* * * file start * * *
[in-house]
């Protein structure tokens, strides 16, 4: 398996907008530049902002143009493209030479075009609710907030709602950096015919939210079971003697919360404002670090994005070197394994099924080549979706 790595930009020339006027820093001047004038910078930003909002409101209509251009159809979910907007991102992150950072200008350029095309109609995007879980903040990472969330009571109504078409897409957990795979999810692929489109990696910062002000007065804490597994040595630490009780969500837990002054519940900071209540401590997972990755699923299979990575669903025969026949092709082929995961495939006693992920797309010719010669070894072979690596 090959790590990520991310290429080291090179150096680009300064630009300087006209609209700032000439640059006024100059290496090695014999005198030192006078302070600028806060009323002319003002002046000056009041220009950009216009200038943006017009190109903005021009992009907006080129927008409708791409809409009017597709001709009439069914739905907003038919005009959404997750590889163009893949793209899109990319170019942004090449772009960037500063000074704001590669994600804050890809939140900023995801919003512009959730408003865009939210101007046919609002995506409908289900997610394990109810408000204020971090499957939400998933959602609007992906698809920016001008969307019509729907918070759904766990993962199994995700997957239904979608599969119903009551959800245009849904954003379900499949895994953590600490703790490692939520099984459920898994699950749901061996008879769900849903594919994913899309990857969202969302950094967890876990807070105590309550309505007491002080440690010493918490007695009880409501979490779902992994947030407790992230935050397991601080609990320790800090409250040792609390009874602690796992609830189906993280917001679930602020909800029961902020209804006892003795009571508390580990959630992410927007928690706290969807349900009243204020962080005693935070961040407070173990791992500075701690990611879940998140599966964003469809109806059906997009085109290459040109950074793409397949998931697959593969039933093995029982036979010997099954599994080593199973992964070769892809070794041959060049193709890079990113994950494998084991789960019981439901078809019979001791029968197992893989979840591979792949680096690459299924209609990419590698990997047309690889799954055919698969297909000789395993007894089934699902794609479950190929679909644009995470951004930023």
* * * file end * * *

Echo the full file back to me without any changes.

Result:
[in-house]
């Protein structure tokens, strides 16, 4: 398996907008530049902002143009493209030479075009609710907030709602950096015919939210079971003697919360404002670090994005070197394994099924080549979706 790595930009020339006027820093001047004038910078930003909002409101209509251009159809979910907007991102992150950072200008350029095309109609995007879980903040990472969330009571109504078409897409957990795979999810692929489109990696910062002000007065804490597994040595630490009780969500837990002054519940900071209540401590997972990755699923299979990575669903025969026949092709082929995961495939006693992920797309010719010669070894072979690596 090959790590990520991310290429080291090179150096680009300064630009300087006209609209700032000439640059006024100059290496090695014999005198030192006078302070600028806060009323002319003002002046000056009041220009950009216009200038943006017009190109903005021009992009907006080129927008409708791409809409009017597709001709009439069914739905907003038919005009959404997750590889163009893949793209899109990319170019942004090449772009960037500063000074704001590669994600804050890809939140900023995801919003512009959730408003865009939210101007046919609002995506409908289900997610394990109810408000204020971090499957939400998933959602609007992906698809920016001008969307019509729907918070759904766990993962199994995700997957239904979608599969119903009551959800245009849904954003379900499949895994953590600490703790490692939520099984459920898994699950749901061996008879769900849903594919994913899309990857969202969302950094967890876990807070105590309550309505007491002080440690010493918490007695009880409501979490779902992994947030407790992230935050397991601080609990320790800090409250040792609390009874602690796992609830189906993280917001679930602020909800029961902020209804006892003795009571508390580990959630992410927007928690706290969807349900009243204020962080005693935070961040407070173990791992500075701690990611879940998140599966964003469809109806059906997009085109290459040109950074793409397949998931697959593969039933093995029982036979010997099954599994080593199973992964070769892809070794041959060049193709890079990113994950494998084991789960019981439901078809019979001791029968197992893989979840591979792949680096690459299924209609990419590698990997047309690889799954055919698969297909000789395993007894089934699902794609479950190929679909644009995470951004930023």